Google v. Equustek: Unnecessarily Hard Cases Make Unnecessarily Bad Law

Google "G" LogoWhen lawyers say that hard cases make bad law, they usually mean that extreme or unusual circumstances provide poor basis for making legal rule that would have to be applicable to a wider range of more common cases. Sometimes the phrase describes cases that involve a party whose hardship draws sympathy even if its legal case is weak. But sometime hard cases can make good law, when they present smart judges with difficult dilemmas and force them to think hard and deep on their ruling and its broader consequences. Yet courts don’t always choose the cases that come before them and the possibility of a hard case making bad law is an occupational hazard of the legal system. Read more ›

Posted in Blog, Copyright, Patent, Trademarks

Productivity Commission: Tales of the Widespread Demise of Canadian Publishers are Just That

Earlier today, Australia’s Productivity Commission released its long-awaited Inquiry Report on Intellectual Property Arrangements. The Productivity Commission was set up by statute to provide the Australian Government independent research and advisory body on a range of economic, social and environmental issues, in order to help governments make better policies, in the long term interest of the Australian community.

The lengthy report and its recommendations should be of interest to many readers of this blog. With respect to copyright, one of the Commission’s main areas of study was whether Australia should adopt an open and flexible fair use regime and abandon its currently restrictive fair dealing approach. The Commission strongly recommends that it does. Of particular interest is the Commission’s analysis (and emphatic rebuttal) of the various claims made by copyright holders’ groups on the allegedly devastating impact of the recent developments in Canadian copyright law on Canadian authors and publishers. Read more ›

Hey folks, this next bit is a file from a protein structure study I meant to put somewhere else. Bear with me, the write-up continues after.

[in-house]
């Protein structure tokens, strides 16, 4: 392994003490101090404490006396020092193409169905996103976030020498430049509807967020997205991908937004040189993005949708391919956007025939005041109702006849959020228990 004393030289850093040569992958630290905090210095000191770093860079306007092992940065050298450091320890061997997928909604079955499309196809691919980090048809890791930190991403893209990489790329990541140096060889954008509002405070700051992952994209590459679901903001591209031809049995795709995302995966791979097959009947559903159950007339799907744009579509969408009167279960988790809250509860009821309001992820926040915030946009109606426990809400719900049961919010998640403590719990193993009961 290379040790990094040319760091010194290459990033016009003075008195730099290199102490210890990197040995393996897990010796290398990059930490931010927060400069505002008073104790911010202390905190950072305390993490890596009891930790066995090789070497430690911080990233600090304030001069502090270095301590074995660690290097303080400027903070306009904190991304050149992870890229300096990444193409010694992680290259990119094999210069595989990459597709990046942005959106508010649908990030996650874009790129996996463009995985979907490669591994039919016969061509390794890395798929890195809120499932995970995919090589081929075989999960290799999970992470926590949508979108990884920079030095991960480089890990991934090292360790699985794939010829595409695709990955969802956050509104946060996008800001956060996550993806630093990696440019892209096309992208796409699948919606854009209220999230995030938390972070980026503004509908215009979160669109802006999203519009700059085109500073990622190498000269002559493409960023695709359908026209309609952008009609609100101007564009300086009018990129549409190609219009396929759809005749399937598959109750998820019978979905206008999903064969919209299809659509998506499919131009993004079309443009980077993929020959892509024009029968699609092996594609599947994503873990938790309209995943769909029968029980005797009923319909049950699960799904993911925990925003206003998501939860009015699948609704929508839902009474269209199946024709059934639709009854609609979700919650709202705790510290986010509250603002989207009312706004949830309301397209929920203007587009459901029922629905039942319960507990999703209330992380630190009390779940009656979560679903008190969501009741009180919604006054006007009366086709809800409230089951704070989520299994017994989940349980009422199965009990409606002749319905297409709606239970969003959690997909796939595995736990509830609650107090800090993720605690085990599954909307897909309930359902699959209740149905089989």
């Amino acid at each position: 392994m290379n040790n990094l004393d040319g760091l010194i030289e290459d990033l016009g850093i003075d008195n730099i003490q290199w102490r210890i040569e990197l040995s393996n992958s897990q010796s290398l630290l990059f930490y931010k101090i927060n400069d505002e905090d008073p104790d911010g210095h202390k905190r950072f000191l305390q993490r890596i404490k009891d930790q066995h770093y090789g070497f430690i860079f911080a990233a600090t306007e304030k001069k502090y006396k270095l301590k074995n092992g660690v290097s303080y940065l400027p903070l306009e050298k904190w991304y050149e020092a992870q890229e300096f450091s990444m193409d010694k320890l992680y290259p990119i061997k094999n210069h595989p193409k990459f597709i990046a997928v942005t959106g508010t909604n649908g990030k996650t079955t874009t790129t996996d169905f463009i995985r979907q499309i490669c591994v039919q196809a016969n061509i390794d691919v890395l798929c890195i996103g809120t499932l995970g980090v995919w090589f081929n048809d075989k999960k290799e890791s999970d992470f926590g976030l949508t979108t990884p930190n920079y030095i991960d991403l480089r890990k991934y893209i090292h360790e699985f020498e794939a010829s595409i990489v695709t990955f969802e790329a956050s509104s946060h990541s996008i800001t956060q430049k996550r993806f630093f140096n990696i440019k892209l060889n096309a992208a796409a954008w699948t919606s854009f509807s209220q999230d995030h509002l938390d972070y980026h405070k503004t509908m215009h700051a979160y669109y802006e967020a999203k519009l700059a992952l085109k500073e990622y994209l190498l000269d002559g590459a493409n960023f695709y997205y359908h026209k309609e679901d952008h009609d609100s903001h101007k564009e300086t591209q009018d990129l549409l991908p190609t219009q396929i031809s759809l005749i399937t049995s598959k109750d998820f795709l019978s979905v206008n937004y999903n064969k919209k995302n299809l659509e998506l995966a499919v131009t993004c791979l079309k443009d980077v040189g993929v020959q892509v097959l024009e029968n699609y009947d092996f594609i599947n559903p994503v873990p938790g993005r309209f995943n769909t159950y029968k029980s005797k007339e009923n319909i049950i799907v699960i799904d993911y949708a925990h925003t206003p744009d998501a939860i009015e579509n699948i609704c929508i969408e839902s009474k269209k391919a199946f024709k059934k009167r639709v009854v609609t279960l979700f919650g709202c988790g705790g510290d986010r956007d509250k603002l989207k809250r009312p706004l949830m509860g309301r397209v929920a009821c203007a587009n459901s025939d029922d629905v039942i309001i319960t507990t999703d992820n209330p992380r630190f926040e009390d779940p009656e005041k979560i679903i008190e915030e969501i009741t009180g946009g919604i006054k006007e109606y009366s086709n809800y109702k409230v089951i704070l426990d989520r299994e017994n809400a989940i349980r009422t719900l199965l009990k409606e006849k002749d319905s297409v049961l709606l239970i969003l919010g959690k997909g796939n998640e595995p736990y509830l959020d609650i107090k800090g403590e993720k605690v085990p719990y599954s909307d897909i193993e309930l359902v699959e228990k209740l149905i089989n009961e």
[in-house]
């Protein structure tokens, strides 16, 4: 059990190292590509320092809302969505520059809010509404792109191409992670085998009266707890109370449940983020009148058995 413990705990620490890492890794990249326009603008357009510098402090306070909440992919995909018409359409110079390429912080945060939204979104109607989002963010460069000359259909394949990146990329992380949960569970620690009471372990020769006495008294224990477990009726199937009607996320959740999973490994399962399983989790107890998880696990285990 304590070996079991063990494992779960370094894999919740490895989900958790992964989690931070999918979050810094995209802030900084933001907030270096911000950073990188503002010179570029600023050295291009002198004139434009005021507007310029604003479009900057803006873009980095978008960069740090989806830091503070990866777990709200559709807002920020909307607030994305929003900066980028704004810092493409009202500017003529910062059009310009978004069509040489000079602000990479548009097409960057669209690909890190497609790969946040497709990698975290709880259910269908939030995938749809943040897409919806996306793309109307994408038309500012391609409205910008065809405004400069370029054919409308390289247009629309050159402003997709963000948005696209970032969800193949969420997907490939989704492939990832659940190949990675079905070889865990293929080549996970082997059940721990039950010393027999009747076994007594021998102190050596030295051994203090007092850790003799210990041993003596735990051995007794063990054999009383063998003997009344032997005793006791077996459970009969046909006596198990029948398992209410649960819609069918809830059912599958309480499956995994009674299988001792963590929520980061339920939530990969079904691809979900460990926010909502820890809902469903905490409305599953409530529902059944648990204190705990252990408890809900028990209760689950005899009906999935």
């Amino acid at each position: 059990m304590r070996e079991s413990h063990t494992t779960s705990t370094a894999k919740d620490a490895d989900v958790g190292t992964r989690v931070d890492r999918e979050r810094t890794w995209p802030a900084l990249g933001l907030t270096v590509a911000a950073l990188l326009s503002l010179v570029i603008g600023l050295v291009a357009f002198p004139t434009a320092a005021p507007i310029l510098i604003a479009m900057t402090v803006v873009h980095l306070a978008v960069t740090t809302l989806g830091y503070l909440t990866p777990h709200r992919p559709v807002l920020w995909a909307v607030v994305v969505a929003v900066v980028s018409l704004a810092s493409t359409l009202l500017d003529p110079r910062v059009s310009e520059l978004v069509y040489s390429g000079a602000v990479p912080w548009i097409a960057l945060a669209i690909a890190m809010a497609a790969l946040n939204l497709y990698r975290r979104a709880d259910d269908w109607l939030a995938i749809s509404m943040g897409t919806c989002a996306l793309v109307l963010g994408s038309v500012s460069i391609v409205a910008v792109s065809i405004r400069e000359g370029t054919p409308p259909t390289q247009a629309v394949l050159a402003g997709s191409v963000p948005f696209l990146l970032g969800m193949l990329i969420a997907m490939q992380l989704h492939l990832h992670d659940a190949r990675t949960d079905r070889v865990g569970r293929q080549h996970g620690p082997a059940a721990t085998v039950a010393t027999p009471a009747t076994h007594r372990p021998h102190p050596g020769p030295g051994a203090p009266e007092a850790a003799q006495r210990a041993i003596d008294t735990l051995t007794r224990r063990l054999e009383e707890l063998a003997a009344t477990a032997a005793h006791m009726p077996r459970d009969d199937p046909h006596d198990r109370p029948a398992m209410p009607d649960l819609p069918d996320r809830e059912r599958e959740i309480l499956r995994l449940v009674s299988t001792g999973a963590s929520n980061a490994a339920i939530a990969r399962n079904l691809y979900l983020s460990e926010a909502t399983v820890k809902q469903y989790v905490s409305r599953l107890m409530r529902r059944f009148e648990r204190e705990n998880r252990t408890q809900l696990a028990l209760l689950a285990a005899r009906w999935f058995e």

Posted in Blog, Copyright, Copyright Collectives, Stationers

The Copyright Board of Canada: A Regulator Lacking a Theory of Regulation

emblemI appeared today before the Senate Committee on Banking, Trade and Commerce, in the course of its study of the operation and practices of the Copyright Board of Canada. Here is my testimony: Read more ›

Posted in Antitrust / Competition Law, Blog, Copyright, Copyright Collectives, Stationers

Digital Exhaustion: North American Observations

The Castaway, 1908 Kindle Edition

The Castaway, 1908 Kindle Edition

My book chapter Digital Exhaustion: North American Observations has been published in the Research Handbook on Electronic Commerce Law, edited by John A. Rothchild. Read more ›

Posted in Blog, Copyright, My Research, Stationers

Fair Dealing: Have We Had Fair Use All Along? (HKU Public Lecture in IP)

HKU lawtec logo

I am excited and honoured to give the Hong Kong University Public Lecture in IP next Wednesday, Nov 9, 2016. The title of my lecture is “Fair Dealing: Have We Had Fair Use All Along?”

The lecture is based on this book chapter.

Conventional wisdom holds that while the fair use doctrine in the United States is omnipresent and flexible, fair dealing, its Commonwealth cousin is more rigid and can only apply to the specifically enumerated statutory purposes. Fair use, on this view, is an American invention—foreign to the copyright traditions of the rest of the common law world.
Reflecting on the recent Canadian experience, and exploring its relevance to Hong Kong, Professor Katz will recount the history of fair use and fair dealing. He will argue that that the distinction between a US-style open-ended fair use and fair dealing is a myth that can be laid to rest. Rather than being a foreign legal implant, embracing an open-ended fair dealing is not only possible under the current legislation, but also provides the most internally, historically, and constitutionally coherent only interpretation of the Canadian Copyright Act.

Date/Time: November 9, 2016 (Wed) from 1pm – 2pm
Location: Academic Conference Room, 11/F Cheng Yu Tung Tower, HKU

More details here.

Posted in Blog, Copyright, Copyright Collectives
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